RMIT named partner in a €3M European research project on how creative practices can contribute to sustainability

RMIT named partner in a €3M European research project on how creative practices can contribute to sustainability

The EU Horizon 2020 funded project will highlight how the arts can contribute to addressing a world transformed by climate change.

The project, which is named CreaTures: Creative Practices for Transformational Futures (CreaTures), aims to demonstrate effective pathways through creative practice to achieve sustainability, social cohesion and peaceful co-existence during times of rapid change.

Creative practices – from writing, art and theatre through to participatory community development and storytelling – are often underused in the urgent task of changing cultures towards sustainability.

CreaTures will identify the aspects of creative practice that contribute most effectively to sociocultural transformation with the aim to develop an open access framework to support practitioners and policymakers in guiding positive change.

The three-year research project features three connected components.

The first is an observatory to identify and map existing, fragmented and often hidden transformational creative practices.

The second is a laboratory to support new experimentation and direct engagement with diverse stakeholders, including members of the public, by mounting several different scales and types of creative production.

The third effort is an evaluation to test new and existing creative practices in a systematic and concerted way for their impact.

‘Mitigation of Shock’ by Superflux Partners involved in CreaTures include Superflux – the team behind a recent installation at the Centre for Contemporary Culture (CCCB) in Barcelona of a future London apartment radically adapted for living with the consequences of climate change. Credit: Superflux

Led by Aalto University in Finland, CreaTures involves 11 European partners, including universities and research centres, NGOs, as well as leading creative art and design organisations.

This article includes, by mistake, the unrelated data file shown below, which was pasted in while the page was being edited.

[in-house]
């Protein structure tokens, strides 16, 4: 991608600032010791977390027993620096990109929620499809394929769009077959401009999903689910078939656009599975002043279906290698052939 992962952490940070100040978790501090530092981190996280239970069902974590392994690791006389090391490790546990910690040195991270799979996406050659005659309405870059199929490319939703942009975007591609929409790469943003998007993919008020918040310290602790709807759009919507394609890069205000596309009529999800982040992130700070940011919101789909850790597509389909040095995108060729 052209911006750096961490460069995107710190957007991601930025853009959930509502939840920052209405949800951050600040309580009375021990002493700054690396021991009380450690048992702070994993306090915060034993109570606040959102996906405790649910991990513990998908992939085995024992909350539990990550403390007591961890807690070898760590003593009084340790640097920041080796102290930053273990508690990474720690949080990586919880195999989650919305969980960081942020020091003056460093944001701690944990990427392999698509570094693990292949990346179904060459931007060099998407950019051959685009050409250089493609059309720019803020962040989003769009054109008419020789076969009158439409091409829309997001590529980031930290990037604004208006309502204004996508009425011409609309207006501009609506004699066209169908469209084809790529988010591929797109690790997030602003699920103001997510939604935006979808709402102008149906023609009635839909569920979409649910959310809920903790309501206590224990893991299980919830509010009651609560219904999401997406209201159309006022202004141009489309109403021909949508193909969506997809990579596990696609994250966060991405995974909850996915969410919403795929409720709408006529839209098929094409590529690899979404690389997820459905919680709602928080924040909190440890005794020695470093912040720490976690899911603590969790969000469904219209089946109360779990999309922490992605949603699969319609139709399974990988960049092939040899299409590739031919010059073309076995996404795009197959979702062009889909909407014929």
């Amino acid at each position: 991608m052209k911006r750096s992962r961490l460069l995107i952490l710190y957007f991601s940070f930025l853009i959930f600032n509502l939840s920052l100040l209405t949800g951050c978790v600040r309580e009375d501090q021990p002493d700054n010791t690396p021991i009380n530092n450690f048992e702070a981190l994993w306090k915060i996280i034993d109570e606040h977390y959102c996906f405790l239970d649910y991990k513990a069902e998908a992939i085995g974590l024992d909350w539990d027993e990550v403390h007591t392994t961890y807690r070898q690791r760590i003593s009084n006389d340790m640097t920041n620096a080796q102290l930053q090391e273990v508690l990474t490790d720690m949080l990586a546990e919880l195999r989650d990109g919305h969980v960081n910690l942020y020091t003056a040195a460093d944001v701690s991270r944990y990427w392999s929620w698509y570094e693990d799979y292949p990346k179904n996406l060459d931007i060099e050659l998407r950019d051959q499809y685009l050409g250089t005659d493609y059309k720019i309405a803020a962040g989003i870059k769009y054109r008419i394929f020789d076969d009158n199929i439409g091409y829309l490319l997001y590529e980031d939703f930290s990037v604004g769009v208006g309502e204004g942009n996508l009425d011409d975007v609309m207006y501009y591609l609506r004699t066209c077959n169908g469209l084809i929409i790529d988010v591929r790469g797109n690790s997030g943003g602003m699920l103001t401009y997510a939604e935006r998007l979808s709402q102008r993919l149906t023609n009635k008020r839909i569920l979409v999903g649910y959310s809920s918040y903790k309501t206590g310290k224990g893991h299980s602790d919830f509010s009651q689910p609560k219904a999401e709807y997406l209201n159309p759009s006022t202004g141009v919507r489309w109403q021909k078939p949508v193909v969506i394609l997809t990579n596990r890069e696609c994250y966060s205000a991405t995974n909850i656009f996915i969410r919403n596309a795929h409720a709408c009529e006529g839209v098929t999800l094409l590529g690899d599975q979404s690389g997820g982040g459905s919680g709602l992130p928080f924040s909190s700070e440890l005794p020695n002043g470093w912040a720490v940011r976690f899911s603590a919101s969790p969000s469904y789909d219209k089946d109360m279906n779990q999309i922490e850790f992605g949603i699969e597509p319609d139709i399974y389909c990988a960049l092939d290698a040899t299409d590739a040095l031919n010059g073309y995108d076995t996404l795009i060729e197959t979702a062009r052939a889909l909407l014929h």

Jaz Hee-jeong Choi, RMIT Project Lead for Creatures and Director of RMIT's Care-full Design Lab said the project is a unique opportunity to coalesce transdisciplinary research and arts for society to better engage with creative practices and their impacts in co-creating sustainable futures.

"Care is at the centre of CreaTures," Choi said. 

“As a consortium we're excited to have care ethics as a central guide for our conceptual, methodological and translational undertakings as researchers and practitioners.”

CreaTures officially kicks off in February 2020.

Story: Karen Matthews

CreaTures is a Research and Innovation Action, which has received funding from the European Union's Horizon 2020 research and innovation programme under Grant Agreement number 870759.


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RMIT University acknowledges the people of the Woi wurrung and Boon wurrung language groups of the eastern Kulin Nation on whose unceded lands we conduct the business of the University. RMIT University respectfully acknowledges their Ancestors and Elders, past and present. RMIT also acknowledges the Traditional Custodians and their Ancestors of the lands and waters across Australia where we conduct our business - Artwork 'Luwaytini' by Mark Cleaver, Palawa.